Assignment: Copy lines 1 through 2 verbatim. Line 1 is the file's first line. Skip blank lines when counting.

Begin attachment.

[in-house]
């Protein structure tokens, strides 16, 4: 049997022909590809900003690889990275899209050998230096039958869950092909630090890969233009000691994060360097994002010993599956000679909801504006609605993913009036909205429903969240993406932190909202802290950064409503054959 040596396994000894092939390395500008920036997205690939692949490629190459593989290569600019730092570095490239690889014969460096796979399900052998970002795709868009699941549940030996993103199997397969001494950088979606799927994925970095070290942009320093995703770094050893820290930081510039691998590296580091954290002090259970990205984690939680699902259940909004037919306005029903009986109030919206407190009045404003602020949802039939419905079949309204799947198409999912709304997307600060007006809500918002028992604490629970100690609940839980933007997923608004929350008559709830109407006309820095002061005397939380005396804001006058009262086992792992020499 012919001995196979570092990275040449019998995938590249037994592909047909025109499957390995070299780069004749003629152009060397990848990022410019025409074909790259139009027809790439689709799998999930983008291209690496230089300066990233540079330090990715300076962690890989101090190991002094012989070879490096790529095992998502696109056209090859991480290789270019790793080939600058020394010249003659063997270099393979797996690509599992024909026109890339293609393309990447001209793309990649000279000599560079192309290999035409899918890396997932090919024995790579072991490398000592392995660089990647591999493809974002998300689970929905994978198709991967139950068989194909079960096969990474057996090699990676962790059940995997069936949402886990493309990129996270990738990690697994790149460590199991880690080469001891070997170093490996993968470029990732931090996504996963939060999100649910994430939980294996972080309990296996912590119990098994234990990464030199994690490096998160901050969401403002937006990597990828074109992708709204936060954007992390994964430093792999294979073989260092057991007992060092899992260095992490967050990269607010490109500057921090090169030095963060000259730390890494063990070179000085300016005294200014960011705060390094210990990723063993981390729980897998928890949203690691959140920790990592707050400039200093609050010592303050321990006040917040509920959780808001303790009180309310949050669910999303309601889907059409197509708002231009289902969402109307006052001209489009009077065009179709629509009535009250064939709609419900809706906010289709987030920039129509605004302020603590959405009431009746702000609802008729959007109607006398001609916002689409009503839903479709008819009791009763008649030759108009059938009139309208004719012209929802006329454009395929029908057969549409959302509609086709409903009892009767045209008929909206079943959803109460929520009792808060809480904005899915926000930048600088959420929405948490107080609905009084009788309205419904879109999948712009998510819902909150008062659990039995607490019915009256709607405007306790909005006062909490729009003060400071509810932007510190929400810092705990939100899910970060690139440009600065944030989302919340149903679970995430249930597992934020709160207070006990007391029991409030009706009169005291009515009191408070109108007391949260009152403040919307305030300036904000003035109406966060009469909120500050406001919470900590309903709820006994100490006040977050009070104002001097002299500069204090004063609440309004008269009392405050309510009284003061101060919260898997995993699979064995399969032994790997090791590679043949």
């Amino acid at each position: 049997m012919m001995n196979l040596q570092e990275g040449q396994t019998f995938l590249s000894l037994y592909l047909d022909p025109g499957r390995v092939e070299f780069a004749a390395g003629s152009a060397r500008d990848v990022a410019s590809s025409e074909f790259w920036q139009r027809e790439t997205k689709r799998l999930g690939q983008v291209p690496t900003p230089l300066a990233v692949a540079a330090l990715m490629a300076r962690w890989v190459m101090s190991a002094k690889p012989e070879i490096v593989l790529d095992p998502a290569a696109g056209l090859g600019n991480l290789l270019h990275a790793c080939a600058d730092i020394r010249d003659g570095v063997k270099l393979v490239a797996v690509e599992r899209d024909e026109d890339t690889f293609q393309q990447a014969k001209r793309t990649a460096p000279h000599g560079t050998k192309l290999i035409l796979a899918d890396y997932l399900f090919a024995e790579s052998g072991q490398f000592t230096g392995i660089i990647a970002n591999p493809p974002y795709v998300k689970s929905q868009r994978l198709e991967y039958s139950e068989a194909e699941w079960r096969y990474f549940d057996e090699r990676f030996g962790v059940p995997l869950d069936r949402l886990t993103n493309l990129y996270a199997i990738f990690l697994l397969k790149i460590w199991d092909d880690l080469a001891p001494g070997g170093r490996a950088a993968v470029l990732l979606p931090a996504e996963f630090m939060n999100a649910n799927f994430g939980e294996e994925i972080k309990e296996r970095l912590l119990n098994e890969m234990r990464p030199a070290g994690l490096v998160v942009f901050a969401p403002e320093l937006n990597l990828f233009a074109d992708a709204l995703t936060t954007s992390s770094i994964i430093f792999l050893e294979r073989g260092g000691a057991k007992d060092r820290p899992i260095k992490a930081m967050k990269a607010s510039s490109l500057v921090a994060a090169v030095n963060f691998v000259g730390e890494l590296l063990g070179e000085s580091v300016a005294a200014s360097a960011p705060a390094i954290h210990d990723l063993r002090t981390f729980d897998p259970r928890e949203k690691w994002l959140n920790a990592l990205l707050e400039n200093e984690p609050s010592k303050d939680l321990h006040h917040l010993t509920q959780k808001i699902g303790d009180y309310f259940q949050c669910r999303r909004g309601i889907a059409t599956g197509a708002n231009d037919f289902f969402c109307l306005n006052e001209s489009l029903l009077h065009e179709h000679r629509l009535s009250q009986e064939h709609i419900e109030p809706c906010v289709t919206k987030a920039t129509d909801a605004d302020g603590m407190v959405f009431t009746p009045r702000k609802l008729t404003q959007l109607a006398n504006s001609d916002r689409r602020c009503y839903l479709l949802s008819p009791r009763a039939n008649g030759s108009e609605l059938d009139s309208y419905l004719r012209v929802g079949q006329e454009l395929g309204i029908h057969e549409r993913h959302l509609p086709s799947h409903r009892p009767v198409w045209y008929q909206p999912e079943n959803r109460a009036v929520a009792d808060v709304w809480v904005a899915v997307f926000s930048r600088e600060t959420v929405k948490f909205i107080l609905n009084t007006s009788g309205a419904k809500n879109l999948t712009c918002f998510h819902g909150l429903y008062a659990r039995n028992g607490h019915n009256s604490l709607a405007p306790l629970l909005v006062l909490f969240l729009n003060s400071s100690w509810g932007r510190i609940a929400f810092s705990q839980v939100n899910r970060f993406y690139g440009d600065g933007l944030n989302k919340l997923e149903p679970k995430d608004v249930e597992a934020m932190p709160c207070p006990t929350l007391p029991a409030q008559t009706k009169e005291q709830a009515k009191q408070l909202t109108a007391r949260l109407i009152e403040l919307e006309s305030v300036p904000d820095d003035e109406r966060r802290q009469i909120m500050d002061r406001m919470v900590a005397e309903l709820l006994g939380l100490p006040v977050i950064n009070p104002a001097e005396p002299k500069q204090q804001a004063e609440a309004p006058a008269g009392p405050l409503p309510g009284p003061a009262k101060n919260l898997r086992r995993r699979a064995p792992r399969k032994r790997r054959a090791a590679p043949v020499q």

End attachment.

[in-house]
């Protein structure tokens, strides 16, 4: 049997022909590809900003690889990275899209050998230096039958869950092909630090890969233009000691994060360097994002010993599956000679909801504006609605993913009036909205429903969240993406932190909202802290950064409503054959 040596396994000894092939390395500008920036997205690939692949490629190459593989290569600019730092570095490239690889014969460096796979399900052998970002795709868009699941549940030996993103199997397969001494950088979606799927994925970095070290942009320093995703770094050893820290930081510039691998590296580091954290002090259970990205984690939680699902259940909004037919306005029903009986109030919206407190009045404003602020949802039939419905079949309204799947198409999912709304997307600060007006809500918002028992604490629970100690609940839980933007997923608004929350008559709830109407006309820095002061005397939380005396804001006058009262086992792992020499 012919001995196979570092990275040449019998995938590249037994592909047909025109499957390995070299780069004749003629152009060397990848990022410019025409074909790259139009027809790439689709799998999930983008291209690496230089300066990233540079330090990715300076962690890989101090190991002094012989070879490096790529095992998502696109056209090859991480290789270019790793080939600058020394010249003659063997270099393979797996690509599992024909026109890339293609393309990447001209793309990649000279000599560079192309290999035409899918890396997932090919024995790579072991490398000592392995660089990647591999493809974002998300689970929905994978198709991967139950068989194909079960096969990474057996090699990676962790059940995997069936949402886990493309990129996270990738990690697994790149460590199991880690080469001891070997170093490996993968470029990732931090996504996963939060999100649910994430939980294996972080309990296996912590119990098994234990990464030199994690490096998160901050969401403002937006990597990828074109992708709204936060954007992390994964430093792999294979073989260092057991007992060092899992260095992490967050990269607010490109500057921090090169030095963060000259730390890494063990070179000085300016005294200014960011705060390094210990990723063993981390729980897998928890949203690691959140920790990592707050400039200093609050010592303050321990006040917040509920959780808001303790009180309310949050669910999303309601889907059409197509708002231009289902969402109307006052001209489009009077065009179709629509009535009250064939709609419900809706906010289709987030920039129509605004302020603590959405009431009746702000609802008729959007109607006398001609916002689409009503839903479709008819009791009763008649030759108009059938009139309208004719012209929802006329454009395929029908057969549409959302509609086709409903009892009767045209008929909206079943959803109460929520009792808060809480904005899915926000930048600088959420929405948490107080609905009084009788309205419904879109999948712009998510819902909150008062659990039995607490019915009256709607405007306790909005006062909490729009003060400071509810932007510190929400810092705990939100899910970060690139440009600065944030989302919340149903679970995430249930597992934020709160207070006990007391029991409030009706009169005291009515009191408070109108007391949260009152403040919307305030300036904000003035109406966060009469909120500050406001919470900590309903709820006994100490006040977050009070104002001097002299500069204090004063609440309004008269009392405050309510009284003061101060919260898997995993699979064995399969032994790997090791590679043949």